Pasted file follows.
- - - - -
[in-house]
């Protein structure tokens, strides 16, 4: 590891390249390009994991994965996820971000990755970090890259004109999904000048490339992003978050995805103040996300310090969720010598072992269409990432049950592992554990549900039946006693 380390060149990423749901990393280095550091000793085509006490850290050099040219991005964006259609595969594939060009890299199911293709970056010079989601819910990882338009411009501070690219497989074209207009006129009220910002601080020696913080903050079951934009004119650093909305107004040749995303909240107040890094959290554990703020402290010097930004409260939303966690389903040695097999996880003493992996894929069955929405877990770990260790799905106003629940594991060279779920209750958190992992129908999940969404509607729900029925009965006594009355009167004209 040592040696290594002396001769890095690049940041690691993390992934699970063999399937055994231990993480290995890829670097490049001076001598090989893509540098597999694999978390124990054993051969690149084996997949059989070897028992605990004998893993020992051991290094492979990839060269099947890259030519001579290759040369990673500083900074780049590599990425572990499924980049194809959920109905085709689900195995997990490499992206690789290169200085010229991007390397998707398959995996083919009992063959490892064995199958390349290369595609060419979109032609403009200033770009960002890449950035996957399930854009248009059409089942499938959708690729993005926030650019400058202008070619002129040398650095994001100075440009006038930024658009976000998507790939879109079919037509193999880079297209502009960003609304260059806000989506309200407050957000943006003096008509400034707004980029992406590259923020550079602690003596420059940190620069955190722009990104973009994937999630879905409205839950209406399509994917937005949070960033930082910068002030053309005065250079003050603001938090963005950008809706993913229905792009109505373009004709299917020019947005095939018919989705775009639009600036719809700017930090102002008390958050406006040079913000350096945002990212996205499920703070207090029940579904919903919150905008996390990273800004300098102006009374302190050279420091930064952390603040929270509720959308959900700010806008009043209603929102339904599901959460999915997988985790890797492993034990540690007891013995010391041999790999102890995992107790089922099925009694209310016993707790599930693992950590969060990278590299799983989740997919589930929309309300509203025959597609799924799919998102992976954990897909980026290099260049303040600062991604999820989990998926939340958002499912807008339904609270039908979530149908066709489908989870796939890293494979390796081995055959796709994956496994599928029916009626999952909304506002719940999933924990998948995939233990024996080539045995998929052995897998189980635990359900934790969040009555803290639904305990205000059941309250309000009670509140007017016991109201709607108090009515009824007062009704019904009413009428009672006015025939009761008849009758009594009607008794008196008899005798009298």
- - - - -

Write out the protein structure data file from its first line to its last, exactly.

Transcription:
[in-house]
């Protein structure tokens, strides 16, 4: 590891390249390009994991994965996820971000990755970090890259004109999904000048490339992003978050995805103040996300310090969720010598072992269409990432049950592992554990549900039946006693 380390060149990423749901990393280095550091000793085509006490850290050099040219991005964006259609595969594939060009890299199911293709970056010079989601819910990882338009411009501070690219497989074209207009006129009220910002601080020696913080903050079951934009004119650093909305107004040749995303909240107040890094959290554990703020402290010097930004409260939303966690389903040695097999996880003493992996894929069955929405877990770990260790799905106003629940594991060279779920209750958190992992129908999940969404509607729900029925009965006594009355009167004209 040592040696290594002396001769890095690049940041690691993390992934699970063999399937055994231990993480290995890829670097490049001076001598090989893509540098597999694999978390124990054993051969690149084996997949059989070897028992605990004998893993020992051991290094492979990839060269099947890259030519001579290759040369990673500083900074780049590599990425572990499924980049194809959920109905085709689900195995997990490499992206690789290169200085010229991007390397998707398959995996083919009992063959490892064995199958390349290369595609060419979109032609403009200033770009960002890449950035996957399930854009248009059409089942499938959708690729993005926030650019400058202008070619002129040398650095994001100075440009006038930024658009976000998507790939879109079919037509193999880079297209502009960003609304260059806000989506309200407050957000943006003096008509400034707004980029992406590259923020550079602690003596420059940190620069955190722009990104973009994937999630879905409205839950209406399509994917937005949070960033930082910068002030053309005065250079003050603001938090963005950008809706993913229905792009109505373009004709299917020019947005095939018919989705775009639009600036719809700017930090102002008390958050406006040079913000350096945002990212996205499920703070207090029940579904919903919150905008996390990273800004300098102006009374302190050279420091930064952390603040929270509720959308959900700010806008009043209603929102339904599901959460999915997988985790890797492993034990540690007891013995010391041999790999102890995992107790089922099925009694209310016993707790599930693992950590969060990278590299799983989740997919589930929309309300509203025959597609799924799919998102992976954990897909980026290099260049303040600062991604999820989990998926939340958002499912807008339904609270039908979530149908066709489908989870796939890293494979390796081995055959796709994956496994599928029916009626999952909304506002719940999933924990998948995939233990024996080539045995998929052995897998189980635990359900934790969040009555803290639904305990205000059941309250309000009670509140007017016991109201709607108090009515009824007062009704019904009413009428009672006015025939009761008849009758009594009607008794008196008899005798009298």